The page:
Having beaten America’s Alex Smalley 2&1 on the Saturday afternoon, Rafferty was paired again with the Duke University golfer on the Sunday afternoon and was involved in a pulsating match that was eventually decided in favour of the American on the 17th.

“To just get a point on the board was fantastic. It would have been a bit sickening to go and get none but to actually get a point was sweet,” recalled Rafferty.

“I know I’ll never get a roar like I did on the Sunday when I chipped in on the fifth or chipped in on the seventh out of the bunker. There were a few moments in the match where I could have been dead and buried but the cheers and little things like interacting with the crowd was really cool.”

However, 2019 wasn’t without its disappointments with Ireland losing the Home Internationals in Lahinch and Dundalk again coming up short at the All-Ireland Barton Shield Finals while the loss of a five-shot lead in the final round of the R&A Scholars Tournament at St Andrews in April is still a raw memory months later.

“The winner gets a slot in the Palmer Cup which was on in America last year so to have a five-shot lead going into the last day and not get the win hurt a bit. But, at the same time, it fired me up and I went out the week after and won the West where I also had a five shot lead going into the last day.

“St Andrews was a disappointment, but I learnt an awful lot about myself and learnt a lot about how to deal with a disappointment like that there and how to cope a little bit better when you are five shots ahead. It seems like an awful lot but it’s only one hole at the end of the day in golf.”

Members of the Irish squad recently met up with Open Champion Shane Lowry and Rafferty admitted that many of the insights that the Offalyman shared with them that day struck a chord with him.

“Meeting Shane was class. He is such a genuine lad. He kind of just put it all into perspective. He was open and very honest. He gets nervous, everyone gets nervous and he said there are days that he has learned an awful lot about himself. The things that I could draw out of it, I went through myself.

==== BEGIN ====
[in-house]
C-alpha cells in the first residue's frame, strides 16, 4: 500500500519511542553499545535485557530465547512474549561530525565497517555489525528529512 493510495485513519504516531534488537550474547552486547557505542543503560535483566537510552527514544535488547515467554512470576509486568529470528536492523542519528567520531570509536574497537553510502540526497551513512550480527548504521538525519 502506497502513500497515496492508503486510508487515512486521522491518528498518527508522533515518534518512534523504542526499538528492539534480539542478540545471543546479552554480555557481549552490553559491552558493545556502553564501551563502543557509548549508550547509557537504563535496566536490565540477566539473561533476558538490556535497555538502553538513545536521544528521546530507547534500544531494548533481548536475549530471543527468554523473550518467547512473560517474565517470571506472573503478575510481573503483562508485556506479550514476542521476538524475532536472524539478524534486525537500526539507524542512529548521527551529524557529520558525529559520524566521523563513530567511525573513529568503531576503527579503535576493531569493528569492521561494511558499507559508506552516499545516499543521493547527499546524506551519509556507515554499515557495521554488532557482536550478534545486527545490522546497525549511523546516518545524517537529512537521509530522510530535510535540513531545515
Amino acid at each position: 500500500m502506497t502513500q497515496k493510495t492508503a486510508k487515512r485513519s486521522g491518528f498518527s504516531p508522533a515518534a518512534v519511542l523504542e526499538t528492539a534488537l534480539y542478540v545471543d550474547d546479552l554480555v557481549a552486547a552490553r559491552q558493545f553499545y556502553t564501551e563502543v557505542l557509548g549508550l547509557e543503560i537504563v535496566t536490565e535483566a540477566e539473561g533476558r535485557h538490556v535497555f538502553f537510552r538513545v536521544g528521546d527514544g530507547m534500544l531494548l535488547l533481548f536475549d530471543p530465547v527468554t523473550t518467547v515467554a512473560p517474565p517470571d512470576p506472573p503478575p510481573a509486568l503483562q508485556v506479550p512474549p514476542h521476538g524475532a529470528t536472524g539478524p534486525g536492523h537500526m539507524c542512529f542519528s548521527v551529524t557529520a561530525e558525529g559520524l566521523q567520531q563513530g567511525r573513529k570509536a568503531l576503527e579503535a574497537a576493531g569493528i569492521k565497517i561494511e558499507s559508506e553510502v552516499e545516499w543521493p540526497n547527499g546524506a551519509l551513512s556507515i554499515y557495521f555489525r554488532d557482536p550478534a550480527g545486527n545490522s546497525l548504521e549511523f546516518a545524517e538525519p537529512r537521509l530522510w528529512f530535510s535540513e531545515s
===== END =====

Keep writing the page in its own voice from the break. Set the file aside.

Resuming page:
“He knows what he wants, and he does what he wants, when he wants. That’s an attitude that gets you a good bit in golf. It’s important to please yourself and forget about what everyone else is saying about you. There are always going to be the people saying you should be doing this or should be doing that. Shane mentioned that about people saying he should have done this, or he should have done that, or he should still be something else, but at the end of the day he’s the one standing with a major and a lot of wins under his belt. You have to respect someone when they are so honest about it.”

Rafferty will be part of a group of Irish players who will once again start their season in South Africa and he admits that it has been of great benefit to him in each of the last two years.

“I always find that South Africa is really important to kick-start your season. You are going down there and playing some of the best courses in the world and because it is so early it gets you going earlier in the year. It shortens the winter and sharpens your tools and allows you to hit the ground running because you don’t want to be behind the mark at the start.

“You take a lot of confidence when you go down there and you compete against some of the best golfers in the world. You are playing golf courses that we don’t normally play and, if you do finish well, it just goes to prove that you have more in the bag than you would find if you were just at home playing links all the time.”

Rafferty will start 2020 as number one in the European Golf Association rankings and 15th in the World Amateur Golf Rankings, just one slot below his all-time high of 14th. Making the WAGR Top 10 is a major goal for the coming year but his belief hasn’t wavered that if he can continue to play good golf, everything else will look after itself.

“I’m just going to focus on playing good golf. If you play well all year, it will all look after itself and you won’t have to do anything different. It was something Shane alluded to. He plays his own game, he plays his own style, he doesn’t try to do anything different and that’s something I have spoken about with Neil and Dougie. It’s playing with what you have got. It’s not going to be pretty every day but if you can get around the golf course that’s half the battle. If I do that, all the rankings will look after themselves, teams will look after themselves, and tournaments will look after themselves.”